Friday, March 11, 2005

401K Plans Explained

I'm always amazed at how little I know. I'm really very dumb. I try to learn stuff but it seems that I can't keep up. I'm always behind. I'm always out-smarted. I think I'm synapsis-challenged.

I give details below but here's the basics.

All 401K plans are not the same. It varies from company to company. If you work in the tech sector and work for a software house, odds are you can contribute the maximum for your tax bracket under IRS law. If you work for a company that has a lot of low-paid employees, you can't contribute as much. The reason? IRS says that in order to avoid discrimination a company must have an equal distribution of highly compensated employees and non-highly compensated employees contributing to a company sponsored 401K. Actually it's a complex test and audit they do but I'm trying to make this simple. (IRS calls highly compensated employees HCEs. I'm not making this up!)

As I stated before, if you work in a software house, odds are everyone is making about the same. If you work for a company that has a high percentage of low pay employees, say $7/hr you'll have a problem maxing out your pre-tax 401K plan.

This is something no one told me. I couldn't figure out why my desired 15% payment into my 401K plan wasn't adding up in my check stubs. I did some calculations and discovered the 5% ceiling. I called my Benefits folks and they tried to explain this to me. It wasn't until I spoke to three people and read numerous pages on the Internet that I finally understood. It's a crazy world out here.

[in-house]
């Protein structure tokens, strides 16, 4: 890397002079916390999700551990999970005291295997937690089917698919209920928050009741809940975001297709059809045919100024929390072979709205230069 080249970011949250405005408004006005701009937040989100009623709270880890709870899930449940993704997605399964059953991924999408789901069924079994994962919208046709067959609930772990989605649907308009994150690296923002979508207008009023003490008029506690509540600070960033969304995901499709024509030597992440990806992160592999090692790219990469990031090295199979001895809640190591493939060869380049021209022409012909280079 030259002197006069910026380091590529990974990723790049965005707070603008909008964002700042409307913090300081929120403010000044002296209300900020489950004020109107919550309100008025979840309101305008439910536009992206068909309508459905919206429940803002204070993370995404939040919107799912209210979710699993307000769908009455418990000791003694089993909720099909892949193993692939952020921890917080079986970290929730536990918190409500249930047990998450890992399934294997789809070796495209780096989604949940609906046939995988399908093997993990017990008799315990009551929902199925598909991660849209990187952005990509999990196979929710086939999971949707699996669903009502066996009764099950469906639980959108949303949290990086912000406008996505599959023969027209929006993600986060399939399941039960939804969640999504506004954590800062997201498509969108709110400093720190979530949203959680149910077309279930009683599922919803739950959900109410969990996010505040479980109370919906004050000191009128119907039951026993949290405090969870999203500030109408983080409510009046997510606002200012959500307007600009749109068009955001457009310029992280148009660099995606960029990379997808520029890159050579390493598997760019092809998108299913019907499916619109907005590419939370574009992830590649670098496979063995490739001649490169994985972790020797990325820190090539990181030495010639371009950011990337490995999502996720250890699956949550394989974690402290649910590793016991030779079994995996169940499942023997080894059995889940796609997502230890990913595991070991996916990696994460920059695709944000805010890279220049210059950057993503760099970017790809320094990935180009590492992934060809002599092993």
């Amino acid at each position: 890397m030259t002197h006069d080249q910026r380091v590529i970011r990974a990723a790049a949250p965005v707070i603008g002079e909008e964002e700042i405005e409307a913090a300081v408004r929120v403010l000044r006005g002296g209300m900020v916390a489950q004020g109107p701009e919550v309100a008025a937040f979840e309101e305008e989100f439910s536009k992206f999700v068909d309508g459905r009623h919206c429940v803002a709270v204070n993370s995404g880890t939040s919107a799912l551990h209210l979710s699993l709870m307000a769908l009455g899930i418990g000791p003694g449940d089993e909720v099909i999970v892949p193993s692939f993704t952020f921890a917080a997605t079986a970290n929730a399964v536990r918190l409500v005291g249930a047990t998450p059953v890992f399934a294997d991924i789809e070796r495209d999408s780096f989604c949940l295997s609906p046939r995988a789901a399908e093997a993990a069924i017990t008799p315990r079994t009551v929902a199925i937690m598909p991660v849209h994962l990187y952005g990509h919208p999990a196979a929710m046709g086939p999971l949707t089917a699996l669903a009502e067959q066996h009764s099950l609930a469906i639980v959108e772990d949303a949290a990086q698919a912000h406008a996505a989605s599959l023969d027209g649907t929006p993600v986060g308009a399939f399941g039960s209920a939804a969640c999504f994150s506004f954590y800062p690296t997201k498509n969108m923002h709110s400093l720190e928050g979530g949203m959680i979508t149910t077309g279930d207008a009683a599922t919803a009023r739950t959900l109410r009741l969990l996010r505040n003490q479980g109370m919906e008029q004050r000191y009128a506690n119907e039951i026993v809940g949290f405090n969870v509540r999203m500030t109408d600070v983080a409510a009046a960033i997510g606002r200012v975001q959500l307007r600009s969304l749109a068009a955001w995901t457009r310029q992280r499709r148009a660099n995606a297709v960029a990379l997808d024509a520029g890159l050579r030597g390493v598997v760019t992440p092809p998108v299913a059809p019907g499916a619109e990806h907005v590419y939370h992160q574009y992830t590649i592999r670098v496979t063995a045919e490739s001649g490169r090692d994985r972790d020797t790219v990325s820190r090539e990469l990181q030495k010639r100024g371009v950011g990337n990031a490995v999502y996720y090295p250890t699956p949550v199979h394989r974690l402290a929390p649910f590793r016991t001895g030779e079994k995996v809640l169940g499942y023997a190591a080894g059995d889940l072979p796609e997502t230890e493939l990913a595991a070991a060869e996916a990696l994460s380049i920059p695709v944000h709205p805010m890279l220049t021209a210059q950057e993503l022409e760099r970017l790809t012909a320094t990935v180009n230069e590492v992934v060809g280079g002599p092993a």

Now here's the really goofy part. If you happen to be a VP the company can do what they euphemistically call "make you whole." Yeah, it's kind of creepy sounding I know. Here's how it works: Say that you want to contribute 15% but the company's 401K plan doesn't allow more then 5%. The company will "make you whole" by setting aside some cash that they give to you as a bonus for the dollars you would have lost. Nice. As you know, VPs who make $500k a year need this "benefit." I mean, just think of what their gross would be without this little offset.

The reason why most folks never see this is because usually companies don't allow you to contribute to a 401K the first year of employment. When I worked for my previous software company we made good money on the 401K. The company was even matching for a while. Now it's a joke.

So the next time you negotiate a deal with a company, find out what their HCE vs non-HCE mix is, or just ask what the current ceiling is for HCEs. That'll tell you a lot and can help you negotiate a better deal if you are an HCE.

You can read more about the IRS law and company sponsored 401K here.

You can read about upcoming changes and options here.

...dave x84038 Architect for The Home Depot
It takes a lot longer to say what you think than tell what you know.